• Holter monitor – To assess the frequency of ectopic beats over a 24 h period, and to look for other arrhythmias that may be present.
  • Echocardiogram – To confirm that the structure and function of your heart is sound.

Learn more about different Heart Tests here.

Do I need treatment for ectopic heartbeats?

If there is an underlying medical condition that is causing your ectopic heartbeats, then this needs to be addressed.

Atrial ectopic beats require no specific treatment. At times there may be troublesome or intrusive symptoms. These will often wax and wane according to changes in lifestyle and will eventually run their course. If required, medications are effective at suppressing symptoms.

Ventricular ectopic beats require no specific treatment if they are infrequent and asymptomatic, and if the heart is otherwise in good condition.

For frequent or symptomatic ventricular ectopic beats, options include:

  • Observation, with periodic check-ups to review your heart function with echo and holter monitoring.
  • Medications such as beta blockers or calcium channel blockers.
  • Catheter ablation to eliminate the ectopic beats altogether, especially if they are associated with ventricular tachycardia or cardiomyopathy.


Maintaining a Healthy Heart

Maintaining a healthy heart reduces your lifetime risk of heart disease and arrhythmias. 

  • Eat a healthy low fat, high-fibre diet with plenty of vegetables, fruits, and other vitamin-rich foods.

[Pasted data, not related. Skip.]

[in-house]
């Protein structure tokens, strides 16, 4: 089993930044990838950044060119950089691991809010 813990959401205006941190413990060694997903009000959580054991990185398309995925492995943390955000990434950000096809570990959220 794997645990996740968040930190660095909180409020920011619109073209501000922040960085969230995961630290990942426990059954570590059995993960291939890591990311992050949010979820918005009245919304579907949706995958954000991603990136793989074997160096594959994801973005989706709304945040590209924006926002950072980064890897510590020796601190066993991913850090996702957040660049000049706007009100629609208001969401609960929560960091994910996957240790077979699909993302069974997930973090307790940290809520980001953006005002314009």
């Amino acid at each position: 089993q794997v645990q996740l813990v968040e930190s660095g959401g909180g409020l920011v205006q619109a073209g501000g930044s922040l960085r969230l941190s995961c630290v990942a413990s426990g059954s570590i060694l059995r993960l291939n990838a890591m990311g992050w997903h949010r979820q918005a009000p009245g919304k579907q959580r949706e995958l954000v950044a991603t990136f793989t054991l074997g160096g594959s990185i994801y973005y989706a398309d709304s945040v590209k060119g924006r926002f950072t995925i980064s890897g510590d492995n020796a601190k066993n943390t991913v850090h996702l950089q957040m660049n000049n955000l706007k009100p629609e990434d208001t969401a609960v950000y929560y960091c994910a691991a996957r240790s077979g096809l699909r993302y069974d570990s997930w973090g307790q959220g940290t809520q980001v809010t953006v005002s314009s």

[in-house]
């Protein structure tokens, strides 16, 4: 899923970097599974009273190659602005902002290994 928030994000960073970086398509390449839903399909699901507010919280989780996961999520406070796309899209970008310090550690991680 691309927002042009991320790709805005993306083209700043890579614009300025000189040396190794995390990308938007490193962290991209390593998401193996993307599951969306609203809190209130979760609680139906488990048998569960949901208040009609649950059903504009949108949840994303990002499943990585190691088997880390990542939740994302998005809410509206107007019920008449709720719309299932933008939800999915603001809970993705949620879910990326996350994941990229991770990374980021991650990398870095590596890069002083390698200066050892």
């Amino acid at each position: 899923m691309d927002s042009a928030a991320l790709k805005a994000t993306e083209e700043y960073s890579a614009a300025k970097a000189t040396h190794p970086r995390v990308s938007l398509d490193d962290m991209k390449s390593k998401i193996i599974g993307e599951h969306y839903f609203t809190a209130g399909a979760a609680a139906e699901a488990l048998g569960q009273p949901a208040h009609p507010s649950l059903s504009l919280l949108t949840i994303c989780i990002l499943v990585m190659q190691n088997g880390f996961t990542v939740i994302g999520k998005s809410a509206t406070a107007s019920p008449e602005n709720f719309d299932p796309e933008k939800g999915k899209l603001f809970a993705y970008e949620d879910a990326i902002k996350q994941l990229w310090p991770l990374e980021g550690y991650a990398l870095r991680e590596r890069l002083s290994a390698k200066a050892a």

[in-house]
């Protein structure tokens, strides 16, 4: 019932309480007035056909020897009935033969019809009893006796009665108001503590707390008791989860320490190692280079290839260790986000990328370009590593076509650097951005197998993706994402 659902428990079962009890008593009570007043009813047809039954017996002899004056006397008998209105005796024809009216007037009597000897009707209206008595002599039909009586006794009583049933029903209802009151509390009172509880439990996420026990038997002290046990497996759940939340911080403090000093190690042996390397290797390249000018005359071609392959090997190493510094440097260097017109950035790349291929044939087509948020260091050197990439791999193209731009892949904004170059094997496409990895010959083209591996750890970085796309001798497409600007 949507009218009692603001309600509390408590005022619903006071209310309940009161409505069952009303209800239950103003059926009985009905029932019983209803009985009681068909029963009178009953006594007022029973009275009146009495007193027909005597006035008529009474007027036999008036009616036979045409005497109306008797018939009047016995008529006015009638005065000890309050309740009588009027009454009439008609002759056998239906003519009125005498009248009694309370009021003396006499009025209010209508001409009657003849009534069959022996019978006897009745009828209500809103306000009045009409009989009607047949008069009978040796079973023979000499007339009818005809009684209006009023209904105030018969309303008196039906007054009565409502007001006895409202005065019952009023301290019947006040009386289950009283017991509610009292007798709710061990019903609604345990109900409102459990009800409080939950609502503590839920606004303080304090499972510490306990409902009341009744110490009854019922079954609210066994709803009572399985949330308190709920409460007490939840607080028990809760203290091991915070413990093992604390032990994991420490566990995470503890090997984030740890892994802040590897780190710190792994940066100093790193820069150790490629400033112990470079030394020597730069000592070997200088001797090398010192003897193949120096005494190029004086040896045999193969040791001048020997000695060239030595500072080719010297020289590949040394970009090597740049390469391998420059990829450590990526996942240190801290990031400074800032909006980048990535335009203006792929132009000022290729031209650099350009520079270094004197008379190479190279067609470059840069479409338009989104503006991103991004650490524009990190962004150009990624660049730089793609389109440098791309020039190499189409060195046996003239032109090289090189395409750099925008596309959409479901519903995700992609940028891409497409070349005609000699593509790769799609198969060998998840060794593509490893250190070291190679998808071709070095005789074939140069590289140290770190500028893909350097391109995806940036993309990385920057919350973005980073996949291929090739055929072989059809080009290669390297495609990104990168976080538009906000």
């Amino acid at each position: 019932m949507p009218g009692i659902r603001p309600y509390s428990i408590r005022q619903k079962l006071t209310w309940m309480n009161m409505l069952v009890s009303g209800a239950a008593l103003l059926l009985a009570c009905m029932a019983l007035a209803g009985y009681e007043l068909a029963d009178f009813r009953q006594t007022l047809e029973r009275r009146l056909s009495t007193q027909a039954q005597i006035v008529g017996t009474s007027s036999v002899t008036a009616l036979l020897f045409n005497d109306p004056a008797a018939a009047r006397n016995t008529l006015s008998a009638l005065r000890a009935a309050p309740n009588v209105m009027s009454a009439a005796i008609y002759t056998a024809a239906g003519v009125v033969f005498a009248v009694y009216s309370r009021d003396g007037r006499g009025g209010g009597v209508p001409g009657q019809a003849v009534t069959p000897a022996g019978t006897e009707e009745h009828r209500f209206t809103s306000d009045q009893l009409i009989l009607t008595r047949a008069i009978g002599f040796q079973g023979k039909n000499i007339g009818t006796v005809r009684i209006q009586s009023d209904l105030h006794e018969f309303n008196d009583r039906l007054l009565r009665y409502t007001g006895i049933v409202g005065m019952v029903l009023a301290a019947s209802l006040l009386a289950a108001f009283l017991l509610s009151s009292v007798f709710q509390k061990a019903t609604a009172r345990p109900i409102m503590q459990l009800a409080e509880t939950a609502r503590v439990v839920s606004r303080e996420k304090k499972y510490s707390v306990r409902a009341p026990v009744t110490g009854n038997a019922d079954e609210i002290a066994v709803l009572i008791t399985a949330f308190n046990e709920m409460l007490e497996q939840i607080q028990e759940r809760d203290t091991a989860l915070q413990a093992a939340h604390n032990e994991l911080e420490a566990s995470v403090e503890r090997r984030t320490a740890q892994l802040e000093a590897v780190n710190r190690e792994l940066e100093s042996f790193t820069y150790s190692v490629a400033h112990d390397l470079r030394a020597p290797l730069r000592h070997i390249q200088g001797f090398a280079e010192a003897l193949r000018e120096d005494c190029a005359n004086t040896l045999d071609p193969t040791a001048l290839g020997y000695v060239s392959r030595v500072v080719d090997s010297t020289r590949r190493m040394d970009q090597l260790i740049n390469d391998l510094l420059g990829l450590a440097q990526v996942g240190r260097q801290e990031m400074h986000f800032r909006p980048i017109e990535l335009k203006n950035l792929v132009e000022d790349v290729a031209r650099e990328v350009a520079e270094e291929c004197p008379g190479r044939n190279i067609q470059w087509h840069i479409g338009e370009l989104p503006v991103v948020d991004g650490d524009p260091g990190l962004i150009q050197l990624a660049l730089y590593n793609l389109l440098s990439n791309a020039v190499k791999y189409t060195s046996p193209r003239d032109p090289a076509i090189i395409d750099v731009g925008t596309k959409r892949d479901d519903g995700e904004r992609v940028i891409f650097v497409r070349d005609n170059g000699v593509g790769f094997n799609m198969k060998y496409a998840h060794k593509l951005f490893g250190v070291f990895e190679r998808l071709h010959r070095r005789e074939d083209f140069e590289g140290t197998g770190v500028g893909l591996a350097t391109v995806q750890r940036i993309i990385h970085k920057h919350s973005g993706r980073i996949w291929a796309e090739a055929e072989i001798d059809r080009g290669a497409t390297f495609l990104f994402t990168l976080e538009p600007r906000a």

• Commit to planned exercise for at least 30 min, 5 days per week. Cleaning the house and getting the groceries are usual physical activities that are considered incidental exercise, not planned exercise. Planned exercise means repetitive physical activity for the purpose of improving physical fitness.
  • Maintain a healthy weight. Weight yourself regularly and aim for a body mass index (BMI) within the healthy range. Your BMI is your weight (kg) divided by the square of your height (m). Your doctor can help you calculate your BMI.
  • Stop smoking and avoid second-hand smoke (smoke from other people). Tobacco contributes to as much as one-third of all heart disease.
  • Avoid or limit the intake of caffeine, alcohol, and other substances that may contribute to arrhythmias or heart disease.
  • Avoid unnecessary stress, such as anger, anxiety, or fear. Find ways to manage stressful situations that cannot be avoided.

Here are some further tips on living a “heart healthy” life:

  • If you have a heart condition, follow-treatment plans, and take all your medications regularly as prescribed.
  • Have regular physical exams with your GP and report any unusual symptoms you have.
  • Talk to your GP about lifestyle changes and treatments that address your cardiac risk factors.

For more information, read our section on Keeping it Healthy.